I normally provide an oil price forecast with a ten-dollar range indicating where I expect West Texas Intermediate prices to be in the upcoming month. For this month’s oil update, I am suspending my forecast.
The US Iran negotiations, known as the Joint Comprehensive Plan of Action (JCPOA) are reaching a critical point where a decision may be taken soon. I am not sure, though, if the current conflict in Ukraine has any bearing on these negotiations.
The Russia, Ukraine, NATO, and US conflict in Ukraine is horrific. I am unable to judge how this conflict will manifest itself in terms oil prices over the next month. There are simply too many moving parts. All I can say is that I expect oil prices to remain elevated—which is obvious to most everyone.
Because that I am Canadian with a Ukrainian last name, it should be easy to guess where I stand on the conflict. I want Ukraine to be a free and democratic country.
One of the challenges of writing about current events is that I expose my lack of historic and current knowledge. While I have read some history concerning Russia and Ukraine, I am far from an expert. I tend to follow current developments quite closely by reading several online sources and using Twitter. The reports and images are heart wrenching. When reading others’ thoughts and opinions, I check to see if I support their general views and logic. Two of Thomas L. Friedman’s latest op-eds in the New York Times resonated with me: “This Is Putin’s War. But America and NATO Aren’t Innocent Bystanders.” and “We Have Never Been Here Before.” Both op-eds require a subscription, though I believe that if you register with your email, you can read a limited numbers of articles without a subscription.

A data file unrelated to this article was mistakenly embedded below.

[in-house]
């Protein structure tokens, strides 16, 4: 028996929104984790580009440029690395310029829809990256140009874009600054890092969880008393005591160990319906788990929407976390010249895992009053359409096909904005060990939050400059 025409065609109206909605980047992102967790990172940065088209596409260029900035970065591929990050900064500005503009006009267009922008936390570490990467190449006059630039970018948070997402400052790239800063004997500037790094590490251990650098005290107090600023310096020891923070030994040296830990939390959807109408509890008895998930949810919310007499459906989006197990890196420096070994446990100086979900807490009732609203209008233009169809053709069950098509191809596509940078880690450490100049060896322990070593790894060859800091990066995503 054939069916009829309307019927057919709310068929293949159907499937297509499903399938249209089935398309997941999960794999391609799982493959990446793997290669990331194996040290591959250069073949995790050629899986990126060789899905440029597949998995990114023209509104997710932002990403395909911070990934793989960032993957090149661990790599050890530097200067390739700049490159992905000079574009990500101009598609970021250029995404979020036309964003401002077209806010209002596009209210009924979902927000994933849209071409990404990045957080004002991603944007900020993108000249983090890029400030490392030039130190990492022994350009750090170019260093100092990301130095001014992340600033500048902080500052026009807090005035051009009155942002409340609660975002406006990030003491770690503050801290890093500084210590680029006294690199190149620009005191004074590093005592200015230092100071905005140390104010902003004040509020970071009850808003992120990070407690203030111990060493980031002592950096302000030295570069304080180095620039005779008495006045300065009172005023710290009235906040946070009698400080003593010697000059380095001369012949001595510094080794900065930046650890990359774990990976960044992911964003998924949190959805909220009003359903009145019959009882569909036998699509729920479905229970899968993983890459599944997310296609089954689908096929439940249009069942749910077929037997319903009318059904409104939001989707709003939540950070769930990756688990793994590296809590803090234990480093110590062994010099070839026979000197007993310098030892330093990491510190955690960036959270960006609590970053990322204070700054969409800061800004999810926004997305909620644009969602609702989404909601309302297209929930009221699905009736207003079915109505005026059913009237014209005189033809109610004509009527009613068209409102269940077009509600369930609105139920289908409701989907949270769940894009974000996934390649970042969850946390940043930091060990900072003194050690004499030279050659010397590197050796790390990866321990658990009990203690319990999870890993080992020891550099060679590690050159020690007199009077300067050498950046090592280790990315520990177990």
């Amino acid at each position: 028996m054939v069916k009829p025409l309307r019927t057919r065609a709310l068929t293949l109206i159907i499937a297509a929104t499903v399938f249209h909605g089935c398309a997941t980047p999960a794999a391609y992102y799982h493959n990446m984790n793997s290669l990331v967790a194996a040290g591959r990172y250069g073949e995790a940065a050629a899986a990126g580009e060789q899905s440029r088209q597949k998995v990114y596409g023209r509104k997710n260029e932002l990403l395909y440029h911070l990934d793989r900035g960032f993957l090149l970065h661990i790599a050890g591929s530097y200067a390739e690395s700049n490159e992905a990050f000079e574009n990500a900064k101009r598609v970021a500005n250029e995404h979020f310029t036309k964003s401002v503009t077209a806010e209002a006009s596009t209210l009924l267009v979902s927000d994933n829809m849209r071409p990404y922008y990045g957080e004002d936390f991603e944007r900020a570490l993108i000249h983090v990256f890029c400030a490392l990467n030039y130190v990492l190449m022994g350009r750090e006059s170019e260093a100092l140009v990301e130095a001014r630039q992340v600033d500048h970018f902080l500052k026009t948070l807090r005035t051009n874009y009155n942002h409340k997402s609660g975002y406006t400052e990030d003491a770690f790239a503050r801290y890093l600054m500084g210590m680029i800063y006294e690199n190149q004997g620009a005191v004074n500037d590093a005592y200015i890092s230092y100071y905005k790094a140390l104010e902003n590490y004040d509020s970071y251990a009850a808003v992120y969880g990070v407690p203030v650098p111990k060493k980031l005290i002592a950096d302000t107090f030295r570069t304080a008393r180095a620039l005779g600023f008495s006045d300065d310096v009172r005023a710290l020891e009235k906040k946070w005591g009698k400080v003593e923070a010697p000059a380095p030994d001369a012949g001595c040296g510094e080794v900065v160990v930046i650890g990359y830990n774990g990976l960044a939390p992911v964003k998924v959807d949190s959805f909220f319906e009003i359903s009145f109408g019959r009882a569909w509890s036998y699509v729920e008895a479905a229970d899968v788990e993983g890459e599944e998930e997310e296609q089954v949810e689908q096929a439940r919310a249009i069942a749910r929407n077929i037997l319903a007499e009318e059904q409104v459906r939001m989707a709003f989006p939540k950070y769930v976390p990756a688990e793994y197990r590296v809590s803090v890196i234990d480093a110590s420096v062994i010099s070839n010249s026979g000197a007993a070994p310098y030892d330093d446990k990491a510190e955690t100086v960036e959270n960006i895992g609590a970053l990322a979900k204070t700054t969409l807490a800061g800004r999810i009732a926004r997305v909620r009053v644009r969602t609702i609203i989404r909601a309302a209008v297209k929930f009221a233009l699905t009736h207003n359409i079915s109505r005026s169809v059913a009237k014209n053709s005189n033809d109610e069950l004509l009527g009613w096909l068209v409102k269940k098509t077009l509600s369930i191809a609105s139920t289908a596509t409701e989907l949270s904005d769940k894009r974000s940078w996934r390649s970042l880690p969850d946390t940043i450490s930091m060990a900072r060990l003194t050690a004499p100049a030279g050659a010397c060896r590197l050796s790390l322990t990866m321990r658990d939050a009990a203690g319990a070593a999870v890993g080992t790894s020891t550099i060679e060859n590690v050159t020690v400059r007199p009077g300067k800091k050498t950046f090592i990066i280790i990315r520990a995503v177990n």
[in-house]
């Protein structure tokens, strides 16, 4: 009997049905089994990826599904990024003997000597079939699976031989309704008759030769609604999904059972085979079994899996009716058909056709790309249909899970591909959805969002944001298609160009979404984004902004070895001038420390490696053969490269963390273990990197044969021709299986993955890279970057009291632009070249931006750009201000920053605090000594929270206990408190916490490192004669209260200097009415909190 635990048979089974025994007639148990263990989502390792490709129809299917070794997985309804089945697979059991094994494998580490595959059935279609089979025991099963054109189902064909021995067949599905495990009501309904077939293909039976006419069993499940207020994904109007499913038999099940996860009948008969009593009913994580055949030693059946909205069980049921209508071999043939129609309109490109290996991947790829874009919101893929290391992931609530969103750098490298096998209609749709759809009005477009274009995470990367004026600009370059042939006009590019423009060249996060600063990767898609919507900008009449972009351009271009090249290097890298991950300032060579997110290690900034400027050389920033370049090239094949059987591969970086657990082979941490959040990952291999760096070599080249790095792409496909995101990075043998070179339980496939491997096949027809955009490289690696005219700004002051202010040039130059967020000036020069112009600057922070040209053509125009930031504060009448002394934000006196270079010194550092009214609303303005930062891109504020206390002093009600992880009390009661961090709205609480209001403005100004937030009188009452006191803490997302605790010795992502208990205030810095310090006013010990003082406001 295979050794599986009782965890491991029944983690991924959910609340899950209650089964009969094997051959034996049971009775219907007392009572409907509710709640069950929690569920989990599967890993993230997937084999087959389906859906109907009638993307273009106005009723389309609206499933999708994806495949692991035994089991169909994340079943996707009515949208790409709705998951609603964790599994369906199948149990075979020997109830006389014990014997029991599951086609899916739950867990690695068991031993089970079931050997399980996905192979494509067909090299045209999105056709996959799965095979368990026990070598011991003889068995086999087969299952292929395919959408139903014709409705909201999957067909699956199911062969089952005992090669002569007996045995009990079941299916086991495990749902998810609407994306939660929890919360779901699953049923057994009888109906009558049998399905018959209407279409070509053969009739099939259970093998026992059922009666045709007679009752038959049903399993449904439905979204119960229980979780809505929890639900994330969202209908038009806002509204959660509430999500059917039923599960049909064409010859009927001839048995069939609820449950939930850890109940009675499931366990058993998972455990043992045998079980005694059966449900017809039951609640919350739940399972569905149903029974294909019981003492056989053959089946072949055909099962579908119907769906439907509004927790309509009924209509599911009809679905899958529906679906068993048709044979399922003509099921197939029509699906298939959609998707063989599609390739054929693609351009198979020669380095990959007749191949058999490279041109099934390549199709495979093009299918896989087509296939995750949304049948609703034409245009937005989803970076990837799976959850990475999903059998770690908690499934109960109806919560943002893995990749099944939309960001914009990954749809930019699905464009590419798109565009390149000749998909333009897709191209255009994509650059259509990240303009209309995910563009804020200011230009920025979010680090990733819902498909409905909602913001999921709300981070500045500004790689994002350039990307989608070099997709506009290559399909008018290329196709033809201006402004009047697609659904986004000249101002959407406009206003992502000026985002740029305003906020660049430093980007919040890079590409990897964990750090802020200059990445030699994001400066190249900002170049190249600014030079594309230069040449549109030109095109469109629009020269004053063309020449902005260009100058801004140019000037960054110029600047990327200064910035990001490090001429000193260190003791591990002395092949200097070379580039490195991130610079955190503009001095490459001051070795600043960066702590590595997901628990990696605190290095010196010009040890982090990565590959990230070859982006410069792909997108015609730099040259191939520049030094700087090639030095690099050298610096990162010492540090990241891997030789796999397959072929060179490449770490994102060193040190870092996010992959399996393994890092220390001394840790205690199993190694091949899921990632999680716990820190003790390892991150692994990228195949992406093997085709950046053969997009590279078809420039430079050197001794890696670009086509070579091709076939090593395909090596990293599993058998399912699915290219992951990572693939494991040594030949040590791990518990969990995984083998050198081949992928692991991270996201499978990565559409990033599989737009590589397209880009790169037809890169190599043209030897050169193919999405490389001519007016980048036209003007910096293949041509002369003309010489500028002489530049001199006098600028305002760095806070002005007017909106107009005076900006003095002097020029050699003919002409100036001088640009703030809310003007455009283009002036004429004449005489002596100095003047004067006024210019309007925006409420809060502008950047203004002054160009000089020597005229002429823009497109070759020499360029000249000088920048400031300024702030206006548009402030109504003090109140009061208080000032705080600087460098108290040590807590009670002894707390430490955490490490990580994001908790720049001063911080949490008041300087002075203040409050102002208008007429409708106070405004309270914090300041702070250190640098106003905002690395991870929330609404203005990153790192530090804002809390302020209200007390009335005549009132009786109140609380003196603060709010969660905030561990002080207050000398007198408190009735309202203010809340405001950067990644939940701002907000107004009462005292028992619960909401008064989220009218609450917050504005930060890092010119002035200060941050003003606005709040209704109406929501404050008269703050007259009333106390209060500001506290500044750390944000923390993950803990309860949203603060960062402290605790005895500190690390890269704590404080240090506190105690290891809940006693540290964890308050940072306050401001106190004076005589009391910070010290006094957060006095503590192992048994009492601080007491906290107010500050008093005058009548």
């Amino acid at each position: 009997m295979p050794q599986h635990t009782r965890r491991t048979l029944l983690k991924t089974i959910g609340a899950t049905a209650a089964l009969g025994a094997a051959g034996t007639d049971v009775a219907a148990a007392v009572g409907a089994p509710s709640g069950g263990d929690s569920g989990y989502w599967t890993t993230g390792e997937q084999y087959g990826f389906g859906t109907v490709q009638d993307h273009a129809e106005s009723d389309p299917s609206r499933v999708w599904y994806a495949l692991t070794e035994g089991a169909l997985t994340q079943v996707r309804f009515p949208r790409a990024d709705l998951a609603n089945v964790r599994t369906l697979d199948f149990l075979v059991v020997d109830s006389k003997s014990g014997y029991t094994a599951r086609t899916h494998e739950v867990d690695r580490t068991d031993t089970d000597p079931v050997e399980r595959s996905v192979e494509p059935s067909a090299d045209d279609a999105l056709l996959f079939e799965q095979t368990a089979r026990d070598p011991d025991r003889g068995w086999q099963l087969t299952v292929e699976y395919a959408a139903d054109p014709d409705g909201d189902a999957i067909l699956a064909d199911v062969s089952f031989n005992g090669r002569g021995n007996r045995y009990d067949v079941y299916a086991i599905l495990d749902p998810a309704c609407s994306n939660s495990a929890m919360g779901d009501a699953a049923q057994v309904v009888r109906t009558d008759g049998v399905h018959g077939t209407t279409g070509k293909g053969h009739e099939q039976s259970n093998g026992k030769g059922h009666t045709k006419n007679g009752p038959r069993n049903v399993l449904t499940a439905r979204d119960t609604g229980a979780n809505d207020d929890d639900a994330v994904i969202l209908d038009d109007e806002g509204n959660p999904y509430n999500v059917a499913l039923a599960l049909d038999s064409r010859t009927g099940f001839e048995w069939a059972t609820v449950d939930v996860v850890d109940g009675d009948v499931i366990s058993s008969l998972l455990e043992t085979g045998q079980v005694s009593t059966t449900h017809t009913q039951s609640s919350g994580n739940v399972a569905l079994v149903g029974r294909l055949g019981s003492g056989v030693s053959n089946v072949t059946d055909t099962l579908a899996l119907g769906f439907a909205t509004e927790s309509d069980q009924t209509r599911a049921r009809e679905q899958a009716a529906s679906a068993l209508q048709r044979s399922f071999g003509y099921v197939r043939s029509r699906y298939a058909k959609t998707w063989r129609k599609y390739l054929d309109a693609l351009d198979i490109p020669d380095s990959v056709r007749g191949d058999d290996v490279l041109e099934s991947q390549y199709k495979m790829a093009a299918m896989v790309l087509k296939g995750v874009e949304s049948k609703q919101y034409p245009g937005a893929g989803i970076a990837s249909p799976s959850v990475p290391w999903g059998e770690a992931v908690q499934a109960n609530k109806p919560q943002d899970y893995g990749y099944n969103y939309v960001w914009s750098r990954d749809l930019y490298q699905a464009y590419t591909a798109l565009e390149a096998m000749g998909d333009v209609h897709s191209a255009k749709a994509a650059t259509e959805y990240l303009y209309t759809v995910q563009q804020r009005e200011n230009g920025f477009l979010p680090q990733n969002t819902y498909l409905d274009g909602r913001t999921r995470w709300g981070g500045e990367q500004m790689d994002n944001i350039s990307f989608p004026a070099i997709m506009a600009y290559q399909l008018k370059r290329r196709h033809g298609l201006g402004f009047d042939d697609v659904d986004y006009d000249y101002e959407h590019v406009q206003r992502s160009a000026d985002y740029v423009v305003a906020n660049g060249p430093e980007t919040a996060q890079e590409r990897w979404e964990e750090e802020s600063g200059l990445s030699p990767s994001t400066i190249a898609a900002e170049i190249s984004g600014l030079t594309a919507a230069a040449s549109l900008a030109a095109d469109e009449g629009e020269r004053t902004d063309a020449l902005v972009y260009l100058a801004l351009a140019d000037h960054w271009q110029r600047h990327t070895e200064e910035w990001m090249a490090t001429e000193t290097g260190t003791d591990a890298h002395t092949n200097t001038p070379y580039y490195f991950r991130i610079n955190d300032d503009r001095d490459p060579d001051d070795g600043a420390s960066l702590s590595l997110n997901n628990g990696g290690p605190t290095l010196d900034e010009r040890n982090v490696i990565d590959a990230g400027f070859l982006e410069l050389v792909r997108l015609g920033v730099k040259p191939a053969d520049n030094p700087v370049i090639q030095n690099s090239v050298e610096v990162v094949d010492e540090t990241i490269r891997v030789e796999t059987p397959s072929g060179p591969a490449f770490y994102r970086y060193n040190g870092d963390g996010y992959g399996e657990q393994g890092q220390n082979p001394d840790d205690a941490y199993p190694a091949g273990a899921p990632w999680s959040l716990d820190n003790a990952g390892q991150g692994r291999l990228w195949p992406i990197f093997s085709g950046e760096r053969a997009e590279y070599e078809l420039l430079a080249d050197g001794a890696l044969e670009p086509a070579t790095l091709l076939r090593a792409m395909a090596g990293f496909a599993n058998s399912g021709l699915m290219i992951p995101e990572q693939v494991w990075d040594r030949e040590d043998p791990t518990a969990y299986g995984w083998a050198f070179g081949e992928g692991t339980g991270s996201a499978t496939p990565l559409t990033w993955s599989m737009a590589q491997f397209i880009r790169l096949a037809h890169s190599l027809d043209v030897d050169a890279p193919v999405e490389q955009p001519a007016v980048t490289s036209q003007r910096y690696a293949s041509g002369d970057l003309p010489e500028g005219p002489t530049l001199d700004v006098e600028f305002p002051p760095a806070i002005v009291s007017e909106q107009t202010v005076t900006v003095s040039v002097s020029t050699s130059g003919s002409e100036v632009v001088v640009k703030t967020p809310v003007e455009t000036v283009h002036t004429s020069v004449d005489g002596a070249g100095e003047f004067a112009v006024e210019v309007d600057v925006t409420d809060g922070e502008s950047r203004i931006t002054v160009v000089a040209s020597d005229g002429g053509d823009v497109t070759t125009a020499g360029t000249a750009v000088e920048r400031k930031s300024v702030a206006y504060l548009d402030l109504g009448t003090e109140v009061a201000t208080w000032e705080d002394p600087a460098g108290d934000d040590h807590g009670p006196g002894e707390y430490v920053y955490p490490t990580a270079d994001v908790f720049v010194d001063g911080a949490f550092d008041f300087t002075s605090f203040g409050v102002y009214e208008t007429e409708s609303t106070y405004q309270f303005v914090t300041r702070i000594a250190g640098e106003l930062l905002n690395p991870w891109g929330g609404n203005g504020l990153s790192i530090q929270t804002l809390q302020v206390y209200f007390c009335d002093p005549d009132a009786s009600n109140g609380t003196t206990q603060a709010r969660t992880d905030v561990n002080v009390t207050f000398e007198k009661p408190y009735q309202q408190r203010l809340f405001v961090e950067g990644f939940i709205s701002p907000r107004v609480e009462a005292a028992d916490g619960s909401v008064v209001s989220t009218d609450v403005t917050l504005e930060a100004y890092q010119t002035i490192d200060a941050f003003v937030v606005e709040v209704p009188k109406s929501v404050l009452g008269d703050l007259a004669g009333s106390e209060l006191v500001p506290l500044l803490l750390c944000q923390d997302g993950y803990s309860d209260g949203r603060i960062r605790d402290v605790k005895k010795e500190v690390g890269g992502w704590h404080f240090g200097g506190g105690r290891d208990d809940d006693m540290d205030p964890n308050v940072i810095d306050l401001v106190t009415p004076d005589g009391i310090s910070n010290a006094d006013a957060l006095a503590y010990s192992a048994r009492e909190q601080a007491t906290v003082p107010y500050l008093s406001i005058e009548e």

In the first op-ed, Friedman says that America and NATO all share some portion of the blame. And in the second, this conflict will be covered in social media and will affect the way we see war.
Some in the West might be inclined to demonize Russian people. That is a mistake. Like the citizens of any country, the population is not homogeneous. The Russians that I correspond with are kind, gracious, and wonderful people. They abhor war just as much as I do. So when I see war causalities—from either side—I mourn for the families that have their lost loved ones.
Seeing Ukrainians having to take up arms to defend themselves and their country breaks my heart. I have included a tweet from Kira Rudik, a member of parliament in Ukraine, which shows a picture of her holding a Kalashnikov rifle to defend herself and her country. Middle-aged people having to take up arms in self-defense in 2022 is abhorrent. Yet here we are.
No one knows how or when this conflict will get resolved. Because this is only the fifth day of the conflict, there are likely to be a few changes in shifts of momentum.
Like so many, I am upset and disappointed by these developments. I hope that because the world has become unified against this war, it gets resolved quickly.
Once there is more semblance of normalcy, I will go back to providing my forecasts.